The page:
EQ Masterclass | In-depth series of EQ tutorial videos by ADSR.

Thinking inside the Box | Great beginner’s guide to EQ.

Compression 101 | Great beginner’s guide to compression.

Compress to impress | Compression tutorial for the electronic musician.

Kim Lajoie Blog Dump | PDF archive of Kim Lajoie’s music production tips.

3 Mixing Secrets From The Legendary Andy Wallace | A reminder to keep it simple.

Synthesis

How to Make a Noise | A legendary free eBook guide to synthesizer programming.

Synthesis Fundamentals | Free tutorials for absolute beginners by the Bob Moog Foundation.

Synth Student | Beginner’s guide to subtractive synthesis.

Synthesis types | Understand different types of sound synthesis.

How To Bass | A series of tutorials for creating heavy bass sounds (by SeamlessR).

Syntorial | Software for learning synthesis. First 22 lessons are free.

Music Theory

Music Theory for Musicians and Normal People | A lighthearted intro to music theory.

Ravenspiral Guide to Music Theory | One of the finest free music theory books (here’s the PDF).

Music Theory: The TL;DR Version | Music theory guide for EDM producers with short attention spans.

Music Theory for Songwriters | A comprehensive guide to music theory for songwriters.

Open Yale Courses | A useful collection of free music video courses by Yale University.

10 Chord Progression Tips | Interesting chord progression tips from a jazz musician.

Music Theory Cheat Sheet | A handy TXT file cheat sheet for music theory.

More Goodies

Making Music | Free chapters from Ableton’s epic book for musicians and music producers.

A Club Track’s Frequency Map | A cool print friendly frequency chart by FutureMusic.

EQ tips Cheat Sheet | EQ cheat sheet available for download in PDF format.

RealTraps | A guide to testing room acoustics with free software.

D/A and A/D Digital Show and Tell | Explains various digital audio myths.

Artist Toolbox

Streaming Platforms

SoundCloud | The most popular online platform for uploading and sharing your music.

Bandcamp | Build your artist profile and share your music with your fans.

sfx.io | The Imgur of audio, a quick way to upload and share your music.

Online Marketplaces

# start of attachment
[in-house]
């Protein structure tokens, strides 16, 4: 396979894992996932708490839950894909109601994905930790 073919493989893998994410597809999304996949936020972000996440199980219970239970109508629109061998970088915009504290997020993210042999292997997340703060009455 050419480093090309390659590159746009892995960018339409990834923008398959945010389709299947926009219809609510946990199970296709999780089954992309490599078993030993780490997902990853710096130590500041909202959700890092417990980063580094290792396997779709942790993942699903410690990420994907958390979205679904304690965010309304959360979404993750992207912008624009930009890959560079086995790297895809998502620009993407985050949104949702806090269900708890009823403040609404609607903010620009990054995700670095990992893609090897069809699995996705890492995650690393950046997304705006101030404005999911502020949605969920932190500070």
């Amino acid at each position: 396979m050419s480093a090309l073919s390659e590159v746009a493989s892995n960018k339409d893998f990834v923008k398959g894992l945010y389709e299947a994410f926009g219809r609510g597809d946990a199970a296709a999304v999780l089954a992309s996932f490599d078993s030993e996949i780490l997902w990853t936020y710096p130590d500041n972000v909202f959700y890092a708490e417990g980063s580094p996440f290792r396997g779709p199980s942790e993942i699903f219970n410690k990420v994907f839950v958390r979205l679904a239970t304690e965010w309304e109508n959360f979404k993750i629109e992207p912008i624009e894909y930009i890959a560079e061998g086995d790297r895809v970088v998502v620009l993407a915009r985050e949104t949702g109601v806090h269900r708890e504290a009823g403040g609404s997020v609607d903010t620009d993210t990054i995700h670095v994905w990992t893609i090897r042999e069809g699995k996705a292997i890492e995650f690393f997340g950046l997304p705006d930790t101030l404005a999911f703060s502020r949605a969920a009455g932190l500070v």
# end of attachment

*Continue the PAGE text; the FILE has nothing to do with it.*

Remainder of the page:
AudioJungle | The largest online marketplace to sell your music.

iStock | Sell royalty free stock music and recordings.

Pond5 | Another online marketplace for selling royalty free music.

Synthmob | A marketplace for synth presets, audio loops and samples.

Sampleism | Sell your samples and other sound design work.

Backup & Productivity

Wavestack | Backup your recording sessions and share them with collaborators.

Dropbox | A great free solution for backing up your files online.

Hive | Upload and share your music and other materials.

Evernote | Take notes of all your projects and ideas in one place.

Trello | A great tool for managing your projects and collaborations.

Google Keep | Use this online note saving tool to keep track of your ideas and tasks.

Toggl | Time tracking utility to help you stay focused and measure your productivity.

Pocket | Easily save online resources (such as this article) for offline reading.

Graphic Tools

Artwork Creator | Create your album artwork for free.

CD Cover | Make a simple CD cover with your printer and a bit of paper.

Hipster Logo Generator | A free logo generator. Also works for simple album art and covers.

Squarespace Logo | Another simple logo generator.

Facebook Cover Collection Freebie | Nice looking PSD templates for Facebook cover images.

Pixlr | Great free online image editor similar to Photoshop.

Canva | Incredibly cool free graphics editor to make covers and promo images.

Video Tools

Sonic Candle | Completely free tool to generate an HD music video with a spectrum display.

Audio Visualizer Creator 2.0v | Free music visualizer generator (requires Adobe After Effects).

Blender | Free alternative for After Effects. Loads of tutorials available on YouTube.

Website Tools

WordPress.com | A powerful free blogging and blog hosting platform.

Strikingly | Build a beautiful looking free portfolio or artist website in minutes.

FourFour | Free website platform made specifically for musicians.

Flavors.me | Make a free artist website with links to your social media profiles.

MailChimp | Build a free mailing list for up to 2000 subscribers.

SharedCount | Monitor the social media stats of your releases or artist profiles.